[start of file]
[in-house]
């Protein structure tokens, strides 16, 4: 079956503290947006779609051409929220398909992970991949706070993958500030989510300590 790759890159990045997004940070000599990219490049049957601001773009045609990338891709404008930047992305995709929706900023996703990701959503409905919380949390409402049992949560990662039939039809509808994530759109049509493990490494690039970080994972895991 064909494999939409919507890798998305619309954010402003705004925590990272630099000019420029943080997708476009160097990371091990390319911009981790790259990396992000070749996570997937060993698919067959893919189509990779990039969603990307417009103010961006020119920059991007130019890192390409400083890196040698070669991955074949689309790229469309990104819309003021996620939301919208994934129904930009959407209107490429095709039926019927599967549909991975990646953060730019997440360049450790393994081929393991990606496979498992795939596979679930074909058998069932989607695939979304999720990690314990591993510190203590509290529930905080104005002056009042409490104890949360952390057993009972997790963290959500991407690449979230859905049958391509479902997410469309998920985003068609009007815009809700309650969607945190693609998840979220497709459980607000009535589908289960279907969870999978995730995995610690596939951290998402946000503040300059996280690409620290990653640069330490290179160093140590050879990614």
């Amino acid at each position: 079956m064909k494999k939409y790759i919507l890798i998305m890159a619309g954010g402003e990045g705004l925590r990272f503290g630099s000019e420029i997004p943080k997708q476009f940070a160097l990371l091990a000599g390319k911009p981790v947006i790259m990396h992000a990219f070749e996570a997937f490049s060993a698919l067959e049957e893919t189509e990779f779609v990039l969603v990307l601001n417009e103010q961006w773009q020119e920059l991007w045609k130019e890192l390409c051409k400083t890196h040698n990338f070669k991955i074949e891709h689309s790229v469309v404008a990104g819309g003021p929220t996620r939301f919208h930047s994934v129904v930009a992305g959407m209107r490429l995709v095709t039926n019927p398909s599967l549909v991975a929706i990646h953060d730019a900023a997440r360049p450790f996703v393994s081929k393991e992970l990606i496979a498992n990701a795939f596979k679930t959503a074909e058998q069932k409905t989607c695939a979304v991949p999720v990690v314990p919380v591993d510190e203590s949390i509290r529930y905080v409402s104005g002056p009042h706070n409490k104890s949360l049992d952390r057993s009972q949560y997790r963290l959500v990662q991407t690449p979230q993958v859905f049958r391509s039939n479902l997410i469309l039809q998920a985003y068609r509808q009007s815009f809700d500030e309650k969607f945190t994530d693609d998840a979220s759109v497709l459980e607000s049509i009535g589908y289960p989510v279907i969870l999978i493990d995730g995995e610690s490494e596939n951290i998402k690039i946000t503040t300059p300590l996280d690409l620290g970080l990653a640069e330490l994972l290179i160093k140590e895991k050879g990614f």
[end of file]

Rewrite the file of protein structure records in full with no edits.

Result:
[in-house]
């Protein structure tokens, strides 16, 4: 079956503290947006779609051409929220398909992970991949706070993958500030989510300590 790759890159990045997004940070000599990219490049049957601001773009045609990338891709404008930047992305995709929706900023996703990701959503409905919380949390409402049992949560990662039939039809509808994530759109049509493990490494690039970080994972895991 064909494999939409919507890798998305619309954010402003705004925590990272630099000019420029943080997708476009160097990371091990390319911009981790790259990396992000070749996570997937060993698919067959893919189509990779990039969603990307417009103010961006020119920059991007130019890192390409400083890196040698070669991955074949689309790229469309990104819309003021996620939301919208994934129904930009959407209107490429095709039926019927599967549909991975990646953060730019997440360049450790393994081929393991990606496979498992795939596979679930074909058998069932989607695939979304999720990690314990591993510190203590509290529930905080104005002056009042409490104890949360952390057993009972997790963290959500991407690449979230859905049958391509479902997410469309998920985003068609009007815009809700309650969607945190693609998840979220497709459980607000009535589908289960279907969870999978995730995995610690596939951290998402946000503040300059996280690409620290990653640069330490290179160093140590050879990614």
């Amino acid at each position: 079956m064909k494999k939409y790759i919507l890798i998305m890159a619309g954010g402003e990045g705004l925590r990272f503290g630099s000019e420029i997004p943080k997708q476009f940070a160097l990371l091990a000599g390319k911009p981790v947006i790259m990396h992000a990219f070749e996570a997937f490049s060993a698919l067959e049957e893919t189509e990779f779609v990039l969603v990307l601001n417009e103010q961006w773009q020119e920059l991007w045609k130019e890192l390409c051409k400083t890196h040698n990338f070669k991955i074949e891709h689309s790229v469309v404008a990104g819309g003021p929220t996620r939301f919208h930047s994934v129904v930009a992305g959407m209107r490429l995709v095709t039926n019927p398909s599967l549909v991975a929706i990646h953060d730019a900023a997440r360049p450790f996703v393994s081929k393991e992970l990606i496979a498992n990701a795939f596979k679930t959503a074909e058998q069932k409905t989607c695939a979304v991949p999720v990690v314990p919380v591993d510190e203590s949390i509290r529930y905080v409402s104005g002056p009042h706070n409490k104890s949360l049992d952390r057993s009972q949560y997790r963290l959500v990662q991407t690449p979230q993958v859905f049958r391509s039939n479902l997410i469309l039809q998920a985003y068609r509808q009007s815009f809700d500030e309650k969607f945190t994530d693609d998840a979220s759109v497709l459980e607000s049509i009535g589908y289960p989510v279907i969870l999978i493990d995730g995995e610690s490494e596939n951290i998402k690039i946000t503040t300059p300590l996280d690409l620290g970080l990653a640069e330490l994972l290179i160093k140590e895991k050879g990614f």